Why universities need to deliver CPD programmes

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As UK tuition fees continue to rise, students in higher education are increasingly demanding enhanced learning experiences and outstanding teaching quality. New regulations are also coming into play, which require lecturers and academic staff to keep learning and there is a continued shift away from seat-time to competency-based learning. Furthermore, as technology moves on apace, modern learners are demanding access to media-rich learning materials on their smartphones and tablets. With these shifting paradigms, lecturers, tutors and other members of teaching staff must continually refresh their knowledge and skills to stay up-to-date on the systems, platforms and applications in use.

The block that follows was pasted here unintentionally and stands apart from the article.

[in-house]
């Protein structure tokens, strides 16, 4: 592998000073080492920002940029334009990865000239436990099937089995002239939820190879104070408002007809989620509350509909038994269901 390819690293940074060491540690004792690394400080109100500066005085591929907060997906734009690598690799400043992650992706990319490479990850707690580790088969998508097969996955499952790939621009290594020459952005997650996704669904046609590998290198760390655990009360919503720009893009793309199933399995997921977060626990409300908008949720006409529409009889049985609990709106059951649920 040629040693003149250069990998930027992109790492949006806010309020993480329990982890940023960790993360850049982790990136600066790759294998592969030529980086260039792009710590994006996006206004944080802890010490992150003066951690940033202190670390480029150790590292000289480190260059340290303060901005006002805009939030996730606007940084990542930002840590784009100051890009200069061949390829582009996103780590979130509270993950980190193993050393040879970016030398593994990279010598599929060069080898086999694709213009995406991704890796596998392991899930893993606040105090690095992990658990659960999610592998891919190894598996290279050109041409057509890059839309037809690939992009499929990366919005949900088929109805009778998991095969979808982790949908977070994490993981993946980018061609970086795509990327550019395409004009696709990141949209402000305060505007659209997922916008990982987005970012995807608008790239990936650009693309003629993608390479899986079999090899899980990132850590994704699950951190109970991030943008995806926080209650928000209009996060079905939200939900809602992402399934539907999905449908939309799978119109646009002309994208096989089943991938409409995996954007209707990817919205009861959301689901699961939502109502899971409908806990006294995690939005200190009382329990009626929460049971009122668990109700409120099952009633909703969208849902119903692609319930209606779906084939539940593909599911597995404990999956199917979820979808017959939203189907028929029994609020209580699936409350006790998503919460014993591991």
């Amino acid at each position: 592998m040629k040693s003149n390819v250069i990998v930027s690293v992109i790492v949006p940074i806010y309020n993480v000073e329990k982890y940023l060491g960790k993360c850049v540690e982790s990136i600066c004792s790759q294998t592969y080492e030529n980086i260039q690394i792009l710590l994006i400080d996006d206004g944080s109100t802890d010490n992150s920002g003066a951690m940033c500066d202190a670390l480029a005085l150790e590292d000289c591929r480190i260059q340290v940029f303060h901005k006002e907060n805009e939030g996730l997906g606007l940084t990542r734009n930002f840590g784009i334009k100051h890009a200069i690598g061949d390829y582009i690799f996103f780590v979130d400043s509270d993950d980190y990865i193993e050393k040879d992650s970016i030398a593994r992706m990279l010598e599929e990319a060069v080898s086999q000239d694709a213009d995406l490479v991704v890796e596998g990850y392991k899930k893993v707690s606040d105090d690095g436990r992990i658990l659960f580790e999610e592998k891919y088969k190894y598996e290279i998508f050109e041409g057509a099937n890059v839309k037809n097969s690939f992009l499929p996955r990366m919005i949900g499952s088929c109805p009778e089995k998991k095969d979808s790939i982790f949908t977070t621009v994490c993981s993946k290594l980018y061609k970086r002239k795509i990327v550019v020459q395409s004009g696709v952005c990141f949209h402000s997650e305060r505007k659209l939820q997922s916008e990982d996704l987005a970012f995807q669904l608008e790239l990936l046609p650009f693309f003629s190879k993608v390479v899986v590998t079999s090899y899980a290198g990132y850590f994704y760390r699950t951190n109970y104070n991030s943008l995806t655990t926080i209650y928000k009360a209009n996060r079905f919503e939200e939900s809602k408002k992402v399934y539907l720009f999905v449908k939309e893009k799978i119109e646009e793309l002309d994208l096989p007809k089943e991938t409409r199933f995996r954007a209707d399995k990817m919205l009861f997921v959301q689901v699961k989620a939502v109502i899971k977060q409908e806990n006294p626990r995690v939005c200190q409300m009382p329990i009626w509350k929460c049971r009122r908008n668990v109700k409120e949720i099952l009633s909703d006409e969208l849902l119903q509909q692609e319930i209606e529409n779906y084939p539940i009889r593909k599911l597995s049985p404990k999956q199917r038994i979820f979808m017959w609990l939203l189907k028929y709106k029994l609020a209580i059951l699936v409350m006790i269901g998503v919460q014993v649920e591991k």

In a recent survey, we found that the majority (77 percent) of employees believe that workplace learning is important to their continued professional development (CPD), with 37 percent claiming that a lack of training had negatively impacted their career. A common problem is that CPD is often spoken about widely in the corporate environment but can be overlooked when considering more practical industries such as teaching. The fact is, however, that whilst lecturers and academic staff are generally interested in reading papers, research and learning about new developments in their own discipline, there’s also a responsibility on the shoulders of today’s institutions to deliver a continued, lifelong programme that helps staff build on their knowledge and skills. Academic staff are often very keen to offer new and impactful experiences to their students, but lack the resources to get started effectively.